I’m having a little trouble figuring out a rating for this, the 26th (!) book in the Anita Blake series.
On the plus side, the book kept me engaged to the point of being a distraction when I needed to do other things. Also, Hamilton dealt with my main complaint about the series quite nicely. I’ve found that the explicit sex scenes take up too much of the series now, and they’re not what I read for–if I wanted explicit sex I’d go seek out some erotica or porn. With this book, she’s finally figured out how to “fade to black” at the right time.
On the minus side of the equation is the fact that she left out a vital piece of information about the key murder. I can’t explain more without spoilers, so I’ll just say prepare to be disappointed. And once again, her characters engage in emotional processing to the detriment of the plot. In fact, one of the key characters points out that they’re getting into a “therapy session” instead of dealing with the crime at hand. I’ve lived polyamory, and it is complex, and it does require loads of communication between partners at all times. Poly people do frequently end up explaining our lives to outsiders when we’d rather get on to other matters. But there are limits, and every little bit of that doesn’t need to be shown upfront in the book! Finally, she seems to have bought into the Robert Heinlein school of ending a book. It feels like she went, “Oh crap, I’m approaching the number of words I’m contracted for! Better wrap all the plot threads up with a bow!” Things are paced well until suddenly, it’s all hurtling toward the finish line.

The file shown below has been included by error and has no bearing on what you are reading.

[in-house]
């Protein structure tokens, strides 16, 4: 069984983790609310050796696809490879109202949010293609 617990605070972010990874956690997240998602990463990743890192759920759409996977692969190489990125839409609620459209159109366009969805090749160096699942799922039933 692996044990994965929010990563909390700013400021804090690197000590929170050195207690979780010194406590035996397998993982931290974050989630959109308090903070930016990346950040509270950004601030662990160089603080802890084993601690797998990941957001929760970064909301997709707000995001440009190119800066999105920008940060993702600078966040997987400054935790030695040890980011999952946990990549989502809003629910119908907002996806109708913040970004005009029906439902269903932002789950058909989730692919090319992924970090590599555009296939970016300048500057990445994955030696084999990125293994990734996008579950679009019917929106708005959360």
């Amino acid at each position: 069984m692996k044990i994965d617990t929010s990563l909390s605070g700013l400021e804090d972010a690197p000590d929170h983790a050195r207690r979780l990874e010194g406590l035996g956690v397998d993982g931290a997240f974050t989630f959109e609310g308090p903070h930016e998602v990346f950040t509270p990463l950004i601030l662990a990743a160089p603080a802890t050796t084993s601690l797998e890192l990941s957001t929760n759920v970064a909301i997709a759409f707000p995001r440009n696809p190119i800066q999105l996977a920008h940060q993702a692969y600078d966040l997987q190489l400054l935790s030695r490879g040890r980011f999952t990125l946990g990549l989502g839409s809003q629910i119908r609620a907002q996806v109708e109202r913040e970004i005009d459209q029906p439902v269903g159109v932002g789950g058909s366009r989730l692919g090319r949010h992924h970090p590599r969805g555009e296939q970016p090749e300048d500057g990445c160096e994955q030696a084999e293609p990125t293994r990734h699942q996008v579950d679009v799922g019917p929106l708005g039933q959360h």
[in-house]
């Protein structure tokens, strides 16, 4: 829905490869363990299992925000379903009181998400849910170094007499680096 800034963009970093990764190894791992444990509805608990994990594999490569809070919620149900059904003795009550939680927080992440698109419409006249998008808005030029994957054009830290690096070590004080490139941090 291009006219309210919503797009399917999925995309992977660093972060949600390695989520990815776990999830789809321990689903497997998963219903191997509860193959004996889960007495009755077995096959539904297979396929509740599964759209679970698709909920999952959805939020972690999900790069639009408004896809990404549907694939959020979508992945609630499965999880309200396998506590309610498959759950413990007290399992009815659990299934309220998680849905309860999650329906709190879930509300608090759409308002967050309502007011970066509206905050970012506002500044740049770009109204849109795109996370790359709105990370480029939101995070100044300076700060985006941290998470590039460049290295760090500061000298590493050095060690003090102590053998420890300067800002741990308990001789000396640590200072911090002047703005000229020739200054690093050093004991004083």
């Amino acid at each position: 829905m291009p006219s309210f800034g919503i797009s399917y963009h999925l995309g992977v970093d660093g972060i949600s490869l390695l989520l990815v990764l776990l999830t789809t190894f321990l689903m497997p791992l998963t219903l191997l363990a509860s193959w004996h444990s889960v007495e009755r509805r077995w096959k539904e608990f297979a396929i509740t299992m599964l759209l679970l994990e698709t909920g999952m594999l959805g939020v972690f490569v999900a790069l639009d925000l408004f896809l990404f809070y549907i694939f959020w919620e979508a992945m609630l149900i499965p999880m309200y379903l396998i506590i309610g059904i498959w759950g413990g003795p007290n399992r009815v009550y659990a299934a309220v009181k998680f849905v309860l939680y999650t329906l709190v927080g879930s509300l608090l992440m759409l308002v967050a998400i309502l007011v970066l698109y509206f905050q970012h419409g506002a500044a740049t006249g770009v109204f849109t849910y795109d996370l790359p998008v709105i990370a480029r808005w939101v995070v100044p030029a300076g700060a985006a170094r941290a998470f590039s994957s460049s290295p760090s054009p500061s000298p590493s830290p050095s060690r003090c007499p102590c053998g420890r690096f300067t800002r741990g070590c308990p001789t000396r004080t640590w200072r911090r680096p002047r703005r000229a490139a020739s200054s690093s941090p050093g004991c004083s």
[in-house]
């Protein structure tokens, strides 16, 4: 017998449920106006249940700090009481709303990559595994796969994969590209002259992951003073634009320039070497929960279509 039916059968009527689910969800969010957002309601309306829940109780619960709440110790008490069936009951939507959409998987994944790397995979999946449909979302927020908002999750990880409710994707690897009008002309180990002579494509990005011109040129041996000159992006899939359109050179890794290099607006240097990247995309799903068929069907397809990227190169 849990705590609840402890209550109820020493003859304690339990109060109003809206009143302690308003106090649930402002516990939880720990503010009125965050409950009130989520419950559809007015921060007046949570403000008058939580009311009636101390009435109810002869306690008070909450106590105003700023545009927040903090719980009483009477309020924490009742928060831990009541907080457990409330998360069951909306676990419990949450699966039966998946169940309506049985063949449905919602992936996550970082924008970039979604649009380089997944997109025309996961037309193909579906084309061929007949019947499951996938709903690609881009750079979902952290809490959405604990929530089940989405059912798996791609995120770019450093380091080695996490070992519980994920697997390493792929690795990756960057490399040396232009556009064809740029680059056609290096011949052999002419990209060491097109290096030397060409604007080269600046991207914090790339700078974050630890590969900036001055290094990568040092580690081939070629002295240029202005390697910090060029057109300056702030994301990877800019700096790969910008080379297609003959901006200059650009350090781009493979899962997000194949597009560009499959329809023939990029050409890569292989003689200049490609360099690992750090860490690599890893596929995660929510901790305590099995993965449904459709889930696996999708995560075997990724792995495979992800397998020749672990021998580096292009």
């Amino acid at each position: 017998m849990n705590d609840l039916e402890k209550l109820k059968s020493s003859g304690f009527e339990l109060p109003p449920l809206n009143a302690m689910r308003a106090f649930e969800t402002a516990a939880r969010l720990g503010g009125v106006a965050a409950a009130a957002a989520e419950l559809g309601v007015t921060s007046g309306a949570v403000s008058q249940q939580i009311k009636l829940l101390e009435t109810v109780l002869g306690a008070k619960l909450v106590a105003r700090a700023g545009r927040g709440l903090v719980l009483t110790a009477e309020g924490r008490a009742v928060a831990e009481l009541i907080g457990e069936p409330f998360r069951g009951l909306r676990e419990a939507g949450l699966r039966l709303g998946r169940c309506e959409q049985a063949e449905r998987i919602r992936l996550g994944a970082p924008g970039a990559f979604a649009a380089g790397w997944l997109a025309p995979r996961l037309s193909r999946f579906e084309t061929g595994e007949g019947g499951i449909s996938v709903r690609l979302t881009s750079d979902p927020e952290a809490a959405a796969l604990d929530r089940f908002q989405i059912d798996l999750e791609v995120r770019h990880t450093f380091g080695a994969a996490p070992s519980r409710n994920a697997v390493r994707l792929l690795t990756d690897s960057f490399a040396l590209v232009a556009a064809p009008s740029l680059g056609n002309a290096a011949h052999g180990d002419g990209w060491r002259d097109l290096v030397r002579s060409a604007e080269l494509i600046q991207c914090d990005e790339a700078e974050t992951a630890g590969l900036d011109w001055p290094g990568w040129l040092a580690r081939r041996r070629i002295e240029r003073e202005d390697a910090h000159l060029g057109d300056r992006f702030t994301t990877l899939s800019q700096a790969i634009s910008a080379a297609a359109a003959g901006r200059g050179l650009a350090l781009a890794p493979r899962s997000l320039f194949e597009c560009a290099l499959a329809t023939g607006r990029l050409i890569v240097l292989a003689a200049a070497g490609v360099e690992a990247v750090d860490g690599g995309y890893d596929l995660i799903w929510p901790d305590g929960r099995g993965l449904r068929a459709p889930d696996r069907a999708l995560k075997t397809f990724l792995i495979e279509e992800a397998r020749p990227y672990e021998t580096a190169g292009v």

So a three-star read overall, and I think I’m being kind.